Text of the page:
Dystopian Genre: Andrew Niccol’s In Time
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The dystopian film In Time (2011) directed by Andrew Niccol, portrays a world where quite literally time is money. Once you run out of time – you die. Due to scientific advances people stop aging at 25, but after 25 a person is genetically-engineered to live only one more year. With a glowing, green clock counting down from one year on their forearm. You can earn more time at work but must sell if for goods and services for example a cup of coffee costs 4 minutes. The strict power structure of “time zones” allow the wealthy, who live in New Greenwich, to live forever while the poor, who live in ghettos; are forced to beg, borrow, or steal enough hours to stay alive. The context of the text is the 21st Century, with rapidly rising populations and technology advancing every day. In Time is a Dystopic text because; it is a mechanism for social critique and meets Malak’s conventions of the Dystopian genre. Conflict in In Time is represented between the individual and society. In a traditional Dystopia, personal choice is replaced by uniform decisions made by impersonal bureaucratic machinery, this is reflected throughout In Time by the heavily controlling timekeepers and constant surveillance.
The ghetto is juxtaposed with rich, green New Greenwich, which at first glance acts as a binary opposite to the ghetto, but with deeper analysis, is as much of a Dystopia as the ghetto. This is because the rich stay alive due to their easy accumulation of time, but are too consumed with not “dying by accident” that they do not truly live life. “The clock is good for no one, the poor die and the rich don’t live”, the pun of ‘live’ suggests that in this Dystopian society nobody benefits. The ignorance and limited understanding of upper class society gives them a false sense of power.// The ideologies embodied in Dystopic texts represent the values being critiqued by the composer. The main ideology represented, is that ‘time is money’, the extended metaphor is reinforced throughout the text. Niccol, critiques society’s obsession with money, implying his own values, that time is more important than money. The characters in the text display a greed for time; they are willing to let others die for them to live. This despairing concept condemns society to a frightening future, with little hope. In Time partially meets the Dystopian conventions of two-dimensional characters and static society.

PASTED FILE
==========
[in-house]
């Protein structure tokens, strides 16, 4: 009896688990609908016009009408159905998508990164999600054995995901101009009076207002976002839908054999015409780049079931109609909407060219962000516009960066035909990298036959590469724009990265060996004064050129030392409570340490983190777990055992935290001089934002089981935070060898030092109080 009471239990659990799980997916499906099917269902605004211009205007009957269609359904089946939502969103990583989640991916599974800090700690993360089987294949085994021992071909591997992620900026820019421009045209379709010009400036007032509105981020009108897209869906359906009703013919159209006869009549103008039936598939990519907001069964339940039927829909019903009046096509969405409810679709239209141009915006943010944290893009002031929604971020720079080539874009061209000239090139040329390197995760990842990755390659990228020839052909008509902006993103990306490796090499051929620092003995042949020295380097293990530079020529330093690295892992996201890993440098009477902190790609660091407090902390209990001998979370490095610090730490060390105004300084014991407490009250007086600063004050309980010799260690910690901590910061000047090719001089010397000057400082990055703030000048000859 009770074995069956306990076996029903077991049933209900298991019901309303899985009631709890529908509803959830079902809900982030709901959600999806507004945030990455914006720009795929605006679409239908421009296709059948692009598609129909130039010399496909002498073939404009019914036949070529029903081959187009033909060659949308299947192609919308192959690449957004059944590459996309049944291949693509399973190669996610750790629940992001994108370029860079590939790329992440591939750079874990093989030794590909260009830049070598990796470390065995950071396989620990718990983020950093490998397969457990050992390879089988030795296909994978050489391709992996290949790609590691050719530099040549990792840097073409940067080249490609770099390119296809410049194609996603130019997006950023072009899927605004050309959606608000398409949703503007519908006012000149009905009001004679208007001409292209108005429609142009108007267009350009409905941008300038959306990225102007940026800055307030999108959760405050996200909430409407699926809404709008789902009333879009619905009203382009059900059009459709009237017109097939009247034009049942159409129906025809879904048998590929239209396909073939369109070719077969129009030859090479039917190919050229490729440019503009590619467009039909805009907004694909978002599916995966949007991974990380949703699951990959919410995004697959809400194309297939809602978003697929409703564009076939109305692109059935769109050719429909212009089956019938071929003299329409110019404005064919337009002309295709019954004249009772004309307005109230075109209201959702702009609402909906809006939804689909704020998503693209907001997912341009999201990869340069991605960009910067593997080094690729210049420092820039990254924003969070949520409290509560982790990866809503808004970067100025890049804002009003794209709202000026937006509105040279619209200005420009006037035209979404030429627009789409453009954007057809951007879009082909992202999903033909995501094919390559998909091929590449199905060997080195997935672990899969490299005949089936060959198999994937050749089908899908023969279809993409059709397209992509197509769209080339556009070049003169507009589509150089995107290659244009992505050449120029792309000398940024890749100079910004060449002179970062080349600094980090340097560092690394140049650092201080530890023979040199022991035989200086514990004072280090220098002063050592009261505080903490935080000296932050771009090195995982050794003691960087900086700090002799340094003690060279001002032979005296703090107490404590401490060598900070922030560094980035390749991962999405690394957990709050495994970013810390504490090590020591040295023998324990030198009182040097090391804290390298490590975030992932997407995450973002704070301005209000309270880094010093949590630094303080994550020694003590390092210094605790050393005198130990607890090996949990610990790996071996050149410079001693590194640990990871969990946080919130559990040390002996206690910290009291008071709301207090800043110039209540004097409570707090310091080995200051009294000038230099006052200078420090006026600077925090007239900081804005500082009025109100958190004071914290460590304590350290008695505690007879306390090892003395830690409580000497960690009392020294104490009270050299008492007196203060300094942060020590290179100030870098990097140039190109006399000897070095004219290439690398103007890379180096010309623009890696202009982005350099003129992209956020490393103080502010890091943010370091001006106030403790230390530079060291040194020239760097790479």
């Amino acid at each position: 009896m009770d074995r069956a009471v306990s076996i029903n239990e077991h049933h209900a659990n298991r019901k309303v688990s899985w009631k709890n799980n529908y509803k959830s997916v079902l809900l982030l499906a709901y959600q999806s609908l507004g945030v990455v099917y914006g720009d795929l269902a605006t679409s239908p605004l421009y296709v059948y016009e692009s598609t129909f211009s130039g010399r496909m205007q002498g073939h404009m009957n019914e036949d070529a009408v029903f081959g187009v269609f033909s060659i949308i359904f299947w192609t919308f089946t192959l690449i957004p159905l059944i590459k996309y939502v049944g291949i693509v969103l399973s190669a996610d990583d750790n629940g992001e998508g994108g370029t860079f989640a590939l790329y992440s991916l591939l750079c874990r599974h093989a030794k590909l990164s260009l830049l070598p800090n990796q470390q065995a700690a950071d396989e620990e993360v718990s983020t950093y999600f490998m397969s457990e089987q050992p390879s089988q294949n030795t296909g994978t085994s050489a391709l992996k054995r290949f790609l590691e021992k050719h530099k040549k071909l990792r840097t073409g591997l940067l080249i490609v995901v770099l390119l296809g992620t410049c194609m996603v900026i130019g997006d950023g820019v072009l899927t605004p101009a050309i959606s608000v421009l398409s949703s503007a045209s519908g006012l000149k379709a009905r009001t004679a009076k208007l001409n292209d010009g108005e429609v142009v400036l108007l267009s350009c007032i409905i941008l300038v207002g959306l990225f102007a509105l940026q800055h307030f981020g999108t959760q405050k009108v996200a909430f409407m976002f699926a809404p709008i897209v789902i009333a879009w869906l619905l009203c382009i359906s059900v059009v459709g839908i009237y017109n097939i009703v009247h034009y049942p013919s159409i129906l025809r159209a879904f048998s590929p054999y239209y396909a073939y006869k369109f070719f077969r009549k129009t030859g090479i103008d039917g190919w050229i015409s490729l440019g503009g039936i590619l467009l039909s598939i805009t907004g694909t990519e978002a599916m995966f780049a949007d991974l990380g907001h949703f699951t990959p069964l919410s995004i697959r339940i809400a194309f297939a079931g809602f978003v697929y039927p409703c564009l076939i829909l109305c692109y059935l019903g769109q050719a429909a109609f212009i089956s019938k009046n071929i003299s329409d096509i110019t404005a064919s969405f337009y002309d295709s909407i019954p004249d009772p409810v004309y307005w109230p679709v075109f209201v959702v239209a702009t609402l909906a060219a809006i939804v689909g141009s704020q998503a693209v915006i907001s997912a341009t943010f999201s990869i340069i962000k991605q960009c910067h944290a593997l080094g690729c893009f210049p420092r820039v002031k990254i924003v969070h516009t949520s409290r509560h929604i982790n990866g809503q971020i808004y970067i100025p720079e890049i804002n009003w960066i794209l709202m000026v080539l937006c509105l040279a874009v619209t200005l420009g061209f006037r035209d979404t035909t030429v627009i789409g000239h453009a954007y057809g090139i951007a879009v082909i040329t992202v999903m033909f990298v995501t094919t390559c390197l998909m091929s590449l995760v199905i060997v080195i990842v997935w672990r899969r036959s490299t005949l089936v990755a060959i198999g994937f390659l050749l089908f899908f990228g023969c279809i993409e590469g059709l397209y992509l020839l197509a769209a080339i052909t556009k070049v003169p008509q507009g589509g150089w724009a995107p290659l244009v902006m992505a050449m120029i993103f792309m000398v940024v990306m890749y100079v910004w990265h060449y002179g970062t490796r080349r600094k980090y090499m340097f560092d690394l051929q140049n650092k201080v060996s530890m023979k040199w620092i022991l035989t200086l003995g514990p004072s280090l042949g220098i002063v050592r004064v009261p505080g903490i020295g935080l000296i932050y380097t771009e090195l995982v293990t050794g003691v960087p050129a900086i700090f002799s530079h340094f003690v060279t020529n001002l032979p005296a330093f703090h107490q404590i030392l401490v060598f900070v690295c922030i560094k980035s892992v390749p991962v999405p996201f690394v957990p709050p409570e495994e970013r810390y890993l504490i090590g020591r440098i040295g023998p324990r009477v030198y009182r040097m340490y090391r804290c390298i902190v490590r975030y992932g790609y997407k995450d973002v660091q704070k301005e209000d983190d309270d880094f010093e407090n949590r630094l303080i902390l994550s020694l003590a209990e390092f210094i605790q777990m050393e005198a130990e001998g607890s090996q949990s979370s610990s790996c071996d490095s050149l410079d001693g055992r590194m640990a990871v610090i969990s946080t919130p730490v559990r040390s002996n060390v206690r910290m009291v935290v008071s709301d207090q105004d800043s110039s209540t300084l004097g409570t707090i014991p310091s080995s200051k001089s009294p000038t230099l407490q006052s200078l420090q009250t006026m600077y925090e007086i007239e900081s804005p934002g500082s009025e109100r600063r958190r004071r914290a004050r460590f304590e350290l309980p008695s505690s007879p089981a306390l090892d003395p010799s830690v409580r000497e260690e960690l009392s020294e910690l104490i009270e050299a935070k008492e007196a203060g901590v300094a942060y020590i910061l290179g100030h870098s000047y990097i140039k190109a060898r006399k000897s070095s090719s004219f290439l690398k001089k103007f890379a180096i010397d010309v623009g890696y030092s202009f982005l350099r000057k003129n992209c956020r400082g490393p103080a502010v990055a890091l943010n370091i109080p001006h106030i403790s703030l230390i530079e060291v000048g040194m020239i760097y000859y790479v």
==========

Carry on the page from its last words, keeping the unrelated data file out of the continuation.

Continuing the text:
In the text, characters are not truly two-dimensional. Will Salas is characterised as a flawed, unique individual. This convention is subverted for the purpose of selling the text; it is made more popular by having likeable characters. The main characters Will and Sylvia, are successful in distributing more time to the ghetto. The personal triumph of the protagonists, subverts both the static society and two-dimensional characters conventions; the characters are personally successful, but overall there is no change. “Don’t fool yourself because in the end nothing will change because everyone wants to live forever”. // In this static society, controlling and rigid structures prevent change and progress. The nightmarish ghetto resembles a disaster stricken city. The establishment shot captures the barbed wire topped fences, the industrial factories and emphasises the overall poverty of the ghetto. Niccol critiques inequality of wealth and poverty in society. In Time adheres to the power and forewarning conventions of the Dystopian genre; power is portrayed as functioning mercilessly in a totalitarian society. It directly relates to level of knowledge.
The poor, who live in the ghetto, are powerless as the truth is hidden from them. Timekeepers are used to control society and enforce laws. The power held by the timekeepers is displayed through body language when Will and Sylvia are seated and the timekeepers are standing, this demonstrates who is in control. The rich, who live in New Greenwich, hold power and to maintain this power, they continue to raise inflation rates, ensuring that people from the ghettos continue to die. Niccol is critiquing the inequality of wealth in modern society, by presenting a world that is far from ideal and suggesting that if current trends do not change, this is where we are headed. Forewarning is evident in In Time, the composer demonstrates this by exaggerating certain elements and taking them to an extreme point without compassion or humanity.
Niccol critiques humanity’s desire for immortality, the dialogue “for one to be immortal, many must die” accompanied with a high angle shot from Will’s perspective, convey that he is without power and part of the “many must die”. This is a forewarning that if society continues along the path of genetic engineering, our society will resemble that of the Dystopia presented in In Time. Niccol critiques society’s high value of immortality, this resembles his own personal values, portrayed through the voice of dissent “No one should be immortal if even one person has to die”.
Dystopian texts critique society’s values. In Time does not perfectly fit all of Malak’s conventions; they are subverted for the purpose of selling the text. Dystopias present an imagined place which is unpleasant and chaotic, they are nightmarish, pessimistic and provide little hope for humanity.